Though states like California are taking firm steps toward making the world a more sustainable place and reducing the alleged risk of human-caused climate change, it seems they cannot carry the burden alone. Despite their best efforts, the levels of carbon dioxide in Earth's atmosphere are increasing.

Whether that's primarily the result of human activity is a topic of much debate, and it's not one we're looking to jump into here. Instead, we'll look at what we know, courtesy of a report from TechCrunch and information provided by the Mauna Loa Observatory.

The latter's latest reading (obtained via sensors in the Observatory on May 11) reveals that the level of CO2 in our atmosphere has surpassed 415 parts per million (ppm). According to meteorologist Eric Holthaus on Twitter, this is the "first time in human history" that Earth's atmosphere has had more than 415 ppm.

"This is the first time in human history our planet's atmosphere has had more than 415ppm CO2. Not just in recorded history, not just since the invention of agriculture 10,000 years ago," Holthaus said. "Since before modern humans existed millions of years ago. We don't know a planet like this."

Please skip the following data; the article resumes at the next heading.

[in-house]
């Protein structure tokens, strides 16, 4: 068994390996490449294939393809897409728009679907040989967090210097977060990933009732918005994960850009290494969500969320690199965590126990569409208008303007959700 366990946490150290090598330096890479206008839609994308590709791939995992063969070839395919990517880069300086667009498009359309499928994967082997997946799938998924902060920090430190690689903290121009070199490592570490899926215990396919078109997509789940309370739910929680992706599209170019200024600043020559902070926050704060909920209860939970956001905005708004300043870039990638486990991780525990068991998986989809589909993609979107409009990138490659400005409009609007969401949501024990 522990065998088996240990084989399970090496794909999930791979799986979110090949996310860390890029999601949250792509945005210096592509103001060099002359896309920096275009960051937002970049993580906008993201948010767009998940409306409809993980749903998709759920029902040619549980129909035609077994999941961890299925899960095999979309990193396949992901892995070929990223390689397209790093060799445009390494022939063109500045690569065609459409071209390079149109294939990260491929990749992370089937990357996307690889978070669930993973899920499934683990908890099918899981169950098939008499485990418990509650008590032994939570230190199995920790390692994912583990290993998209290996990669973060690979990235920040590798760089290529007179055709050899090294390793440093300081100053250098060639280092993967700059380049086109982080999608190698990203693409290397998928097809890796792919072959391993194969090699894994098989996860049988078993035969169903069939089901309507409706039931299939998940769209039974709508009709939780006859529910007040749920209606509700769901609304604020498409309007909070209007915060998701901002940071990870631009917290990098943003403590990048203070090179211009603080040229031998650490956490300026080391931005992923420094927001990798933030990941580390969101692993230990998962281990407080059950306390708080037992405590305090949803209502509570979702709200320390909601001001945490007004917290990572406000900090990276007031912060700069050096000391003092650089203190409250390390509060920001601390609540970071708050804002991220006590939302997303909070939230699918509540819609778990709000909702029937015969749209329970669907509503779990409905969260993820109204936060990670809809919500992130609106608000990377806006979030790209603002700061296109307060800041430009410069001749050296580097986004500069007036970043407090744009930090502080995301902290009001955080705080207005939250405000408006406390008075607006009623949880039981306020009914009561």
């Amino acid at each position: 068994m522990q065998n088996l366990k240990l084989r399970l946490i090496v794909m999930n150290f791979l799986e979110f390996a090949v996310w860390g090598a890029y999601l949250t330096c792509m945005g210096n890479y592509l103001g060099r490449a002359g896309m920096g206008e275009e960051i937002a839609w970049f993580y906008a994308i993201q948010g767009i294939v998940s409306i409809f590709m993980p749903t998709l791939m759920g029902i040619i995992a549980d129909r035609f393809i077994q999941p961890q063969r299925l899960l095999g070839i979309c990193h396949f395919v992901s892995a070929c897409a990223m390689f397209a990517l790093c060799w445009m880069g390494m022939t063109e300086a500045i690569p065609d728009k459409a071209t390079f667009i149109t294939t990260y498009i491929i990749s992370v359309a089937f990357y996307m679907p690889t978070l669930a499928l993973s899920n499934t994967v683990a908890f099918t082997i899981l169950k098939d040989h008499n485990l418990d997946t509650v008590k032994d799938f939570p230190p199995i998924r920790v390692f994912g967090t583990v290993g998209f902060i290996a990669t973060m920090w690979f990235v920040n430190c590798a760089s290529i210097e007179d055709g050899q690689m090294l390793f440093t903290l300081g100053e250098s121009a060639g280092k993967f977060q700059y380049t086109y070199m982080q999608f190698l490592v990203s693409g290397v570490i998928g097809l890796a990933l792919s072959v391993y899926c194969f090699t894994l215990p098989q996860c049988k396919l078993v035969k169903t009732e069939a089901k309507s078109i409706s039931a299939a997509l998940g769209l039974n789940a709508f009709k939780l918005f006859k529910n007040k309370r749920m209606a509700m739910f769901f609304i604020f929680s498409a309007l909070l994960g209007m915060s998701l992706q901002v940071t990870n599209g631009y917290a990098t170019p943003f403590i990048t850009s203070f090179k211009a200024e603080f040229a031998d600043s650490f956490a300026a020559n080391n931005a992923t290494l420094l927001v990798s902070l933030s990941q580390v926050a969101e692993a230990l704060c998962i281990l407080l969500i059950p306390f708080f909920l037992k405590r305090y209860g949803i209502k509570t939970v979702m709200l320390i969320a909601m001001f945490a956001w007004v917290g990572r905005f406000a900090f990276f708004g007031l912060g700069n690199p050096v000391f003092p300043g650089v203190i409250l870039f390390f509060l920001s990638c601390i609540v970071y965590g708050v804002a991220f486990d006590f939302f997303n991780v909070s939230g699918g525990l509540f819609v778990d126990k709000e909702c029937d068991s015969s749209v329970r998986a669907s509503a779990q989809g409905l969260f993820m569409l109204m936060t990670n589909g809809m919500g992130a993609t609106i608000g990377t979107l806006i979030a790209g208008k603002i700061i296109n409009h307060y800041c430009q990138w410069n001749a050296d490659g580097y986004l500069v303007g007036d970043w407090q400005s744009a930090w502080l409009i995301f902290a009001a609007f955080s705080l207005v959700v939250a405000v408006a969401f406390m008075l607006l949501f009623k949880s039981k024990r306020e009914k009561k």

Those who believe in the dangers climate change may pose claim that humanity's CO2 emissions could eventually lead to the widespread extinction of "over a million" plant and animal species, increased flooding, sea level rises, additional forest fires, and even – at high enough atmospheric CO2 levels – impaired human cognitive function.

Only time will tell whether or not those fears will be realized, but we'll keep you updated as more information comes to light in the coming months and years.